Nevertheless, Apple has demonstrated the ability to innovate and adapt in the past, which may contribute to its continued success. But, let’s ease up on the notion that Apple deserves a pat on the back based on the quarterly data from Canalys (reviewed below). The company is proving to be recession proof, like LVMH, and the Chinese market has given it a big boost, but over the course of the next two years, I believe, the smartphone industry is going to reshape itself, and that Apple will not be nimble enough to keep up, particularly as new form factors find their footing, form factors like foldables. And I certainly don’t buy into the hype around its mixed reality headset.

The Global Smartphone Market in Q1’23

Reviewing the latest data from Canalys, global smartphone shipments fell by 13% to 269.8 million units in Q1’23, with Samsung shipping 60.3 million units to reclaim the top spot, followed by Apple with 58.0 million shipments. Xiaomi defended its number three position with 30.5 million shipments while Oppo and vivo completed the top five, shipping 26.6 million and 20.9 million units, respectively. Canalys expects the smartphone market to gain momentum in the second half of the year as channel inventories reach healthier levels, but maintains its forecast of marginal declines for 2023.

VendorQ1’23 shipments (million)Q1’23 market shareQ1’22 shipments (million)Q1’22 market shareAnnual growth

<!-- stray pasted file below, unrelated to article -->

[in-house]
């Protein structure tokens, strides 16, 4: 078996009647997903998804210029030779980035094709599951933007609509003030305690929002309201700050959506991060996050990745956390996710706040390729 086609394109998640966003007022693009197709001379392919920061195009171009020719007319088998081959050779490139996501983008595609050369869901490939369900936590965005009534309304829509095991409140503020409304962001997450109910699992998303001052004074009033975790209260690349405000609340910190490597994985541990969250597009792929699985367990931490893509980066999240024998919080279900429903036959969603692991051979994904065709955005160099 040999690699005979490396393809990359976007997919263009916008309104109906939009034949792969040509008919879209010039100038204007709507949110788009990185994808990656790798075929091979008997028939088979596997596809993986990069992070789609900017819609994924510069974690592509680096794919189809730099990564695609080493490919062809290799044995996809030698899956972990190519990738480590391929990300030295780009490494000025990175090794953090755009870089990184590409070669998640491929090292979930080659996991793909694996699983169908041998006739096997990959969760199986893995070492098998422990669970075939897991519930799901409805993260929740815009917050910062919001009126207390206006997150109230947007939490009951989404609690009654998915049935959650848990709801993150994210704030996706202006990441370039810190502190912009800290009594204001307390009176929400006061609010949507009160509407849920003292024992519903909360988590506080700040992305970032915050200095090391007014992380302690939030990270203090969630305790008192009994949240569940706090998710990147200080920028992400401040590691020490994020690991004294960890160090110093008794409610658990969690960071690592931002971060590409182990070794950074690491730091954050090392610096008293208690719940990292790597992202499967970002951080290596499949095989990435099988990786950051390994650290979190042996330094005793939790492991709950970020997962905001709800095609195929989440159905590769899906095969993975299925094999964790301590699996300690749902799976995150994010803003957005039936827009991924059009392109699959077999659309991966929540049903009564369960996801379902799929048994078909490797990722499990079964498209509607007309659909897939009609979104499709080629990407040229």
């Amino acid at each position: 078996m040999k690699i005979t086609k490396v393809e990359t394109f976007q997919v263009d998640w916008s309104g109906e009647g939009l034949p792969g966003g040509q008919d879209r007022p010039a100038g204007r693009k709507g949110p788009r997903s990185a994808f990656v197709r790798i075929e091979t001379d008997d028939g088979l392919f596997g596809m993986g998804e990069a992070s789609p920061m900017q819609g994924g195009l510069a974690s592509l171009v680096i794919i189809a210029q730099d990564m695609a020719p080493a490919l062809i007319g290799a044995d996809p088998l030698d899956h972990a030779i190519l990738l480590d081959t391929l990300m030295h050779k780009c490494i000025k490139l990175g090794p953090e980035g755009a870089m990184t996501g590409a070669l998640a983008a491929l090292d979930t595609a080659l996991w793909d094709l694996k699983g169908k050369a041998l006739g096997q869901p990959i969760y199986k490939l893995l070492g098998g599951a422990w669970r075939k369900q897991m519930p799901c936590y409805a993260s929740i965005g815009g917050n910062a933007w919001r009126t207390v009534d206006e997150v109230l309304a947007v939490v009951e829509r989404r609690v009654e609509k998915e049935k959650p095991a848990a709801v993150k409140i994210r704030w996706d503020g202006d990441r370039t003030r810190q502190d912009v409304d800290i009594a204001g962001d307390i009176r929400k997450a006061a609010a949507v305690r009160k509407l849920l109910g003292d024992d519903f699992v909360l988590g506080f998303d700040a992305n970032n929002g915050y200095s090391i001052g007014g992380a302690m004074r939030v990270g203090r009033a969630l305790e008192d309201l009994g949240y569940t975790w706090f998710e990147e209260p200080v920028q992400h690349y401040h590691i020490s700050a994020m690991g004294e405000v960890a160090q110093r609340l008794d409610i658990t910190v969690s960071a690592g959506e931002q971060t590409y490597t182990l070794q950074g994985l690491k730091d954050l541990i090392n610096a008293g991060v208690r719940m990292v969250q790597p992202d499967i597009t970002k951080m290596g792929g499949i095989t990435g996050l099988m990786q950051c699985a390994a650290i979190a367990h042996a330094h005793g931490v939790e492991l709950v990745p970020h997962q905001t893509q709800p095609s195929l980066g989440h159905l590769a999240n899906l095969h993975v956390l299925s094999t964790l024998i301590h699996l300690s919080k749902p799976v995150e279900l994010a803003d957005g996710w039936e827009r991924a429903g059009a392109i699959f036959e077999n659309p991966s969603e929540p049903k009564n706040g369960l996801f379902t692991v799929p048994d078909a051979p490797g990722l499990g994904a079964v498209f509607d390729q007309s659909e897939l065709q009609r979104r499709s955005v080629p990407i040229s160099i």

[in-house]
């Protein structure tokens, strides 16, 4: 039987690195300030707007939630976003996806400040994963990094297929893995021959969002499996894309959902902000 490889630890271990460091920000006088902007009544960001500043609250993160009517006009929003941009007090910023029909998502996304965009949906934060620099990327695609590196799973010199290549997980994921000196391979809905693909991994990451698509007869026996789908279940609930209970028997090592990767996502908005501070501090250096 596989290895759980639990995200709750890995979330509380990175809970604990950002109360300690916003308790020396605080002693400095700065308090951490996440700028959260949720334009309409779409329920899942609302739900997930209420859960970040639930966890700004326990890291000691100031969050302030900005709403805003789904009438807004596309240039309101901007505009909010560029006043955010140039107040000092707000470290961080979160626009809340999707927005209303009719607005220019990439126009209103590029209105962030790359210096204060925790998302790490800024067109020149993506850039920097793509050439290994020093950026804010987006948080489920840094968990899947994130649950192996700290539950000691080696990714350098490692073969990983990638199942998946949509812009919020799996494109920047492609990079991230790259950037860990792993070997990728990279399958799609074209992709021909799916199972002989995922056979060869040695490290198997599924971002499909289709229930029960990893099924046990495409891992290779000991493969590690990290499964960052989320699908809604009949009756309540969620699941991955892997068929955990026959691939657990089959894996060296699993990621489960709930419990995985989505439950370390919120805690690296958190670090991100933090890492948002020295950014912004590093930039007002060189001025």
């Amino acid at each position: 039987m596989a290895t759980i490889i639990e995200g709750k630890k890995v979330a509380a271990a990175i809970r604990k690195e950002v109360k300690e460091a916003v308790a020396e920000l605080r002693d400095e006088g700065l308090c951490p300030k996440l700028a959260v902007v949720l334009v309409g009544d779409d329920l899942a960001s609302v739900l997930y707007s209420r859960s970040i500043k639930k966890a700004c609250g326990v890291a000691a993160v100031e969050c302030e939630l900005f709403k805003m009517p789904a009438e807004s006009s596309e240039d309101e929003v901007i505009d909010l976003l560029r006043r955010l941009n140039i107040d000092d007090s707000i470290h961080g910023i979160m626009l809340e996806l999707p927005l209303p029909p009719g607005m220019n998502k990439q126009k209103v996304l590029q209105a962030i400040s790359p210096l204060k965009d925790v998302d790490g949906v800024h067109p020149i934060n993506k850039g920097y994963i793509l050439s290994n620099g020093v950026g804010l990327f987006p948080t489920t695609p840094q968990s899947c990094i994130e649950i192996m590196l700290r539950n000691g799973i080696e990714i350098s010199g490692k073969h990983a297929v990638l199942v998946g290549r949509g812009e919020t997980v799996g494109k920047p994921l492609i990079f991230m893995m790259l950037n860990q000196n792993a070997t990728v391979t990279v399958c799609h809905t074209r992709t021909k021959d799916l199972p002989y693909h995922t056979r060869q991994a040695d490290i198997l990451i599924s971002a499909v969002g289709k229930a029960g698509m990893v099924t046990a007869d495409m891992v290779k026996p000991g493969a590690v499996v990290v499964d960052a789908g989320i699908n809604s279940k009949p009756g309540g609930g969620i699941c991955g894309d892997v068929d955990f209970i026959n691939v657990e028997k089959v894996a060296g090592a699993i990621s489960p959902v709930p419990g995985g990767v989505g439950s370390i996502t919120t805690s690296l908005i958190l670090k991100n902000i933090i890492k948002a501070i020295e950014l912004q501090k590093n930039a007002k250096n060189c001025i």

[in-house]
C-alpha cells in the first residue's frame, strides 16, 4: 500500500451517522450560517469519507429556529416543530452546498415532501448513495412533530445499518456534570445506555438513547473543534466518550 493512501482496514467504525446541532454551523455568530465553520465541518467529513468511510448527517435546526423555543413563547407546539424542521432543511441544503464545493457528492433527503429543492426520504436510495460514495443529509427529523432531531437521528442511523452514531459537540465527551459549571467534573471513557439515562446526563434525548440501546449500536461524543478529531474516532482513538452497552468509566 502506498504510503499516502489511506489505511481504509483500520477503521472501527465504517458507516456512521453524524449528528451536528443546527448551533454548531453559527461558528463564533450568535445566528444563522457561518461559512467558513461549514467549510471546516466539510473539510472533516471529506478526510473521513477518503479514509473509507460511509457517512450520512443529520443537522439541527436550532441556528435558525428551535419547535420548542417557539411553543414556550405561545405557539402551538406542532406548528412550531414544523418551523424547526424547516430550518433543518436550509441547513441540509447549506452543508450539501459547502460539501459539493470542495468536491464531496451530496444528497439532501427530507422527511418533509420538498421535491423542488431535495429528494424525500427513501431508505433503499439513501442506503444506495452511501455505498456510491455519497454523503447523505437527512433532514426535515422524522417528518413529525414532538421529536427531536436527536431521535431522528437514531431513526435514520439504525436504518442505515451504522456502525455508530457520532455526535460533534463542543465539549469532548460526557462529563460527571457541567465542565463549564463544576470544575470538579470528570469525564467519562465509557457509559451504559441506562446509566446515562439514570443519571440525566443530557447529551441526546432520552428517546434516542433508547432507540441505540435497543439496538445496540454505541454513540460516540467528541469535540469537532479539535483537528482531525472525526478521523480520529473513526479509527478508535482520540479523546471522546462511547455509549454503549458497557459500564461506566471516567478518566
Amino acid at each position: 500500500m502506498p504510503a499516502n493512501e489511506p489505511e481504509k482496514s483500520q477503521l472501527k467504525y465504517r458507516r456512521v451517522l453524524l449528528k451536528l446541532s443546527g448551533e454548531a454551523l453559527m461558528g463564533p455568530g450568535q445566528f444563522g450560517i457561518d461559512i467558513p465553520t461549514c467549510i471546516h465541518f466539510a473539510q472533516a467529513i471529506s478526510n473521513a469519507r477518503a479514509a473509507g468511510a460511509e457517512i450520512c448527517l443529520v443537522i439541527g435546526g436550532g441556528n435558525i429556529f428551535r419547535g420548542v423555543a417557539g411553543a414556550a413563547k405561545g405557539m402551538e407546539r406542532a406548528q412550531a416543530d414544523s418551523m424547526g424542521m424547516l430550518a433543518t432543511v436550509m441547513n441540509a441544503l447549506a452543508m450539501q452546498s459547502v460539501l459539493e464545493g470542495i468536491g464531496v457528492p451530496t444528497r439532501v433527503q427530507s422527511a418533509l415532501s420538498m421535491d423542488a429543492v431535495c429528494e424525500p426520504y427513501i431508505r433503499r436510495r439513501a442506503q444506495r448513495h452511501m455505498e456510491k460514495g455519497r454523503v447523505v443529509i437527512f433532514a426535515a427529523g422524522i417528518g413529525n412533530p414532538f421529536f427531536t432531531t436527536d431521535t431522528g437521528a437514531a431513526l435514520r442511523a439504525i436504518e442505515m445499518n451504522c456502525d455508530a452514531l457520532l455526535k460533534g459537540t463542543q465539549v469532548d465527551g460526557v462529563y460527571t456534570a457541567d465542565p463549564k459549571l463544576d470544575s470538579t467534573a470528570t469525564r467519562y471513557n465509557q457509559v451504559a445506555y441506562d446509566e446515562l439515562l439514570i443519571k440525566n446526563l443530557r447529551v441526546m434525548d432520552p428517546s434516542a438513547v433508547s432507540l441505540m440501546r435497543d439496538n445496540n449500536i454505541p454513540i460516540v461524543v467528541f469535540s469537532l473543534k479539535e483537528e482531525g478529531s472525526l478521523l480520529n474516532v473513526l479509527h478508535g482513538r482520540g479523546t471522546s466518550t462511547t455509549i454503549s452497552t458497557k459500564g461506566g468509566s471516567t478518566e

Source: Canalys

Samsung’s performance shows early signs of recovery after a tough end to 2022, driven by product launches, which drove an increase in sell-in volume. Meanwhile, Apple had robust performance, particularly in the Asia Pacific region, due to sustained investments into offline channels. The mid-range price segment has started to recover following huge declines last year, with vendors leveraging trade-down opportunities with strong value-for-money offers for consumers with limited spending power. Canalys maintains that the market remains challenging and expects vendors to approach the market with profitability targets, lean operations, and inventory clearing as top priorities.

The Chinese Smartphone Market in Q1’23

The smartphone market in Mainland China experienced a year-on-year decline of 11% in Q1’23, with shipments dropping to 67.6 million units, the lowest Q1 since 2013. Apple was the top vendor with a 20% market share, shipping 13.3 million units, followed by Oppo (including OnePlus) with 12.6 million units and a 19% market share. Vivo and Honor secured third and fourth places with shipments of 11.3 million and 9.7 million units respectively, while Xiaomi stabilized its market position in fifth place with a shipment of 8.5 million units. The pandemic has affected consumer behavior, leading to rational attitudes towards the consumption of electronic goods.

VendorQ1’23 shipments (million)Q1’23 market shareQ1’22 shipments (million)Q1’22 market shareAnnual growth
Source: Canalys

Vendors are launching products with breakthrough specifications such as flagship chips, large storage, imaging performance and fast charging, among others, as experienced in Redmi K60, OnePlus Ace 2V, realme GT Neo5 and other new products. To avoid price wars, vendors should focus on providing differentiated value propositions, enhancing user experience and improving brand loyalty. Although there will not be a significant recovery of the Chinese smartphone market in 2023, there are signals of consumer confidence returning, which will be a good time for vendors to implement their latest branding and product strategies.